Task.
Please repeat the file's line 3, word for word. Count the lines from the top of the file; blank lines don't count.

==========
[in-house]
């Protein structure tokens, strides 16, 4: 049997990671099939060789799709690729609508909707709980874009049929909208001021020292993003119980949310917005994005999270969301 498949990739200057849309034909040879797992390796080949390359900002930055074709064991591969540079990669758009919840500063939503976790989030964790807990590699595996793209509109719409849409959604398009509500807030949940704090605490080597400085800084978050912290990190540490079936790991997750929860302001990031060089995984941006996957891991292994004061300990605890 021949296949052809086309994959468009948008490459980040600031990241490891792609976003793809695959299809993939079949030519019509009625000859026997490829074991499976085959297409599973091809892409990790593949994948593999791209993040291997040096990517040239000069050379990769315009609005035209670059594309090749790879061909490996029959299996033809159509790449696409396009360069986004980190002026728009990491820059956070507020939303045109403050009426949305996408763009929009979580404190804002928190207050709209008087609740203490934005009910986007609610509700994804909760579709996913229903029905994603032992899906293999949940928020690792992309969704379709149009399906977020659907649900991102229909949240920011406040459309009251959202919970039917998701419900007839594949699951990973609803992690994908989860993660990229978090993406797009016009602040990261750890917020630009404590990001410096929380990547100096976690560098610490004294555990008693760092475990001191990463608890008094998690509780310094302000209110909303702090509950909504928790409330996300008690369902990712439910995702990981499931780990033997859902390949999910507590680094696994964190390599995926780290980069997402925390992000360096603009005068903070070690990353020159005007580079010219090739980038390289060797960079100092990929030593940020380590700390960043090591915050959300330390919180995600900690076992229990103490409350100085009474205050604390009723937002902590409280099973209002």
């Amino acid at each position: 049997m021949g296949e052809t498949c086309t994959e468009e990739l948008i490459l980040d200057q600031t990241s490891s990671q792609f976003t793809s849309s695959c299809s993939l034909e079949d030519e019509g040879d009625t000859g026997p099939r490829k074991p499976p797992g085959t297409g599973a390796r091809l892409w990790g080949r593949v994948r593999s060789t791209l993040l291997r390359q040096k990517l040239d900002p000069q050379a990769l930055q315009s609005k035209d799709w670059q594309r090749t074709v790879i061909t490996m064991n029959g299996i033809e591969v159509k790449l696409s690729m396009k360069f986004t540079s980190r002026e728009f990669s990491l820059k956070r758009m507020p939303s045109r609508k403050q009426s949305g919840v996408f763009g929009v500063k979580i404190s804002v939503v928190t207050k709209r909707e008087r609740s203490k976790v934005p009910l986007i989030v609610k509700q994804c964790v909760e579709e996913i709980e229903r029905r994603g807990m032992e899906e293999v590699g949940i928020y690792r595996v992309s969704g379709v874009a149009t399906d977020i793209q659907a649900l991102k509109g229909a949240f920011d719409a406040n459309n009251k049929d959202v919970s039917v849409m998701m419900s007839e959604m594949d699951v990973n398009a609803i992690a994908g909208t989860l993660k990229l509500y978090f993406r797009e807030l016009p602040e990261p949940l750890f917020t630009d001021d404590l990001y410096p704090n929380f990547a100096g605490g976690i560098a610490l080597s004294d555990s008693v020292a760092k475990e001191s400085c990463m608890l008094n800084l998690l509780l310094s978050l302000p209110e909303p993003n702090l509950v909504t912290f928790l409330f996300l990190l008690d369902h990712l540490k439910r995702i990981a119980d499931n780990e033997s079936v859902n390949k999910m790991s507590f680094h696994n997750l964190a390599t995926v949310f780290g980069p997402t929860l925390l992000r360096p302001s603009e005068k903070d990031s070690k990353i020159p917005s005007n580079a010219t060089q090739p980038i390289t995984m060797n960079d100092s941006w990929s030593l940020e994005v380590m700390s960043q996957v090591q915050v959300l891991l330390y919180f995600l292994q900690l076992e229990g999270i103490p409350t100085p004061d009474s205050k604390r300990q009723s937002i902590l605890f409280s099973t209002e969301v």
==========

């Amino acid at each position: 049997m021949g296949e052809t498949c086309t994959e468009e990739l948008i490459l980040d200057q600031t990241s490891s990671q792609f976003t793809s849309s695959c299809s993939l034909e079949d030519e019509g040879d009625t000859g026997p099939r490829k074991p499976p797992g085959t297409g599973a390796r091809l892409w990790g080949r593949v994948r593999s060789t791209l993040l291997r390359q040096k990517l040239d900002p000069q050379a990769l930055q315009s609005k035209d799709w670059q594309r090749t074709v790879i061909t490996m064991n029959g299996i033809e591969v159509k790449l696409s690729m396009k360069f986004t540079s980190r002026e728009f990669s990491l820059k956070r758009m507020p939303s045109r609508k403050q009426s949305g919840v996408f763009g929009v500063k979580i404190s804002v939503v928190t207050k709209r909707e008087r609740s203490k976790v934005p009910l986007i989030v609610k509700q994804c964790v909760e579709e996913i709980e229903r029905r994603g807990m032992e899906e293999v590699g949940i928020y690792r595996v992309s969704g379709v874009a149009t399906d977020i793209q659907a649900l991102k509109g229909a949240f920011d719409a406040n459309n009251k049929d959202v919970s039917v849409m998701m419900s007839e959604m594949d699951v990973n398009a609803i992690a994908g909208t989860l993660k990229l509500y978090f993406r797009e807030l016009p602040e990261p949940l750890f917020t630009d001021d404590l990001y410096p704090n929380f990547a100096g605490g976690i560098a610490l080597s004294d555990s008693v020292a760092k475990e001191s400085c990463m608890l008094n800084l998690l509780l310094s978050l302000p209110e909303p993003n702090l509950v909504t912290f928790l409330f996300l990190l008690d369902h990712l540490k439910r995702i990981a119980d499931n780990e033997s079936v859902n390949k999910m790991s507590f680094h696994n997750l964190a390599t995926v949310f780290g980069p997402t929860l925390l992000r360096p302001s603009e005068k903070d990031s070690k990353i020159p917005s005007n580079a010219t060089q090739p980038i390289t995984m060797n960079d100092s941006w990929s030593l940020e994005v380590m700390s960043q996957v090591q915050v959300l891991l330390y919180f995600l292994q900690l076992e229990g999270i103490p409350t100085p004061d009474s205050k604390r300990q009723s937002i902590l605890f409280s099973t209002e969301v």